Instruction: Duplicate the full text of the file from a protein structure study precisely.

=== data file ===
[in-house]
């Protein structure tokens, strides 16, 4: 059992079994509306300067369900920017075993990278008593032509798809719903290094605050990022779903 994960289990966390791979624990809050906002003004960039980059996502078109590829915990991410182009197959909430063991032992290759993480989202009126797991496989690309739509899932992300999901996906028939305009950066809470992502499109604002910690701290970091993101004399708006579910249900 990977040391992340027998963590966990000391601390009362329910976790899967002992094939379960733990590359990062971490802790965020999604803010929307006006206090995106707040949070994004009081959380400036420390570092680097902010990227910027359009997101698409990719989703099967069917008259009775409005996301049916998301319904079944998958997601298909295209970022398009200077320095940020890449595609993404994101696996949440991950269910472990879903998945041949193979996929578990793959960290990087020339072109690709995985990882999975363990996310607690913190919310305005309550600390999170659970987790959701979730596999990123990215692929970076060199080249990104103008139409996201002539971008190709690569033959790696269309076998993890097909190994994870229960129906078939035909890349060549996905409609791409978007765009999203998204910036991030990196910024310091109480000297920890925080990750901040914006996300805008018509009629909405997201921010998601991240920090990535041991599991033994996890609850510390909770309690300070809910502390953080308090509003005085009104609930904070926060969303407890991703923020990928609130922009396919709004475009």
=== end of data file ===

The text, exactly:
[in-house]
């Protein structure tokens, strides 16, 4: 059992079994509306300067369900920017075993990278008593032509798809719903290094605050990022779903 994960289990966390791979624990809050906002003004960039980059996502078109590829915990991410182009197959909430063991032992290759993480989202009126797991496989690309739509899932992300999901996906028939305009950066809470992502499109604002910690701290970091993101004399708006579910249900 990977040391992340027998963590966990000391601390009362329910976790899967002992094939379960733990590359990062971490802790965020999604803010929307006006206090995106707040949070994004009081959380400036420390570092680097902010990227910027359009997101698409990719989703099967069917008259009775409005996301049916998301319904079944998958997601298909295209970022398009200077320095940020890449595609993404994101696996949440991950269910472990879903998945041949193979996929578990793959960290990087020339072109690709995985990882999975363990996310607690913190919310305005309550600390999170659970987790959701979730596999990123990215692929970076060199080249990104103008139409996201002539971008190709690569033959790696269309076998993890097909190994994870229960129906078939035909890349060549996905409609791409978007765009999203998204910036991030990196910024310091109480000297920890925080990750901040914006996300805008018509009629909405997201921010998601991240920090990535041991599991033994996890609850510390909770309690300070809910502390953080308090509003005085009104609930904070926060969303407890991703923020990928609130922009396919709004475009």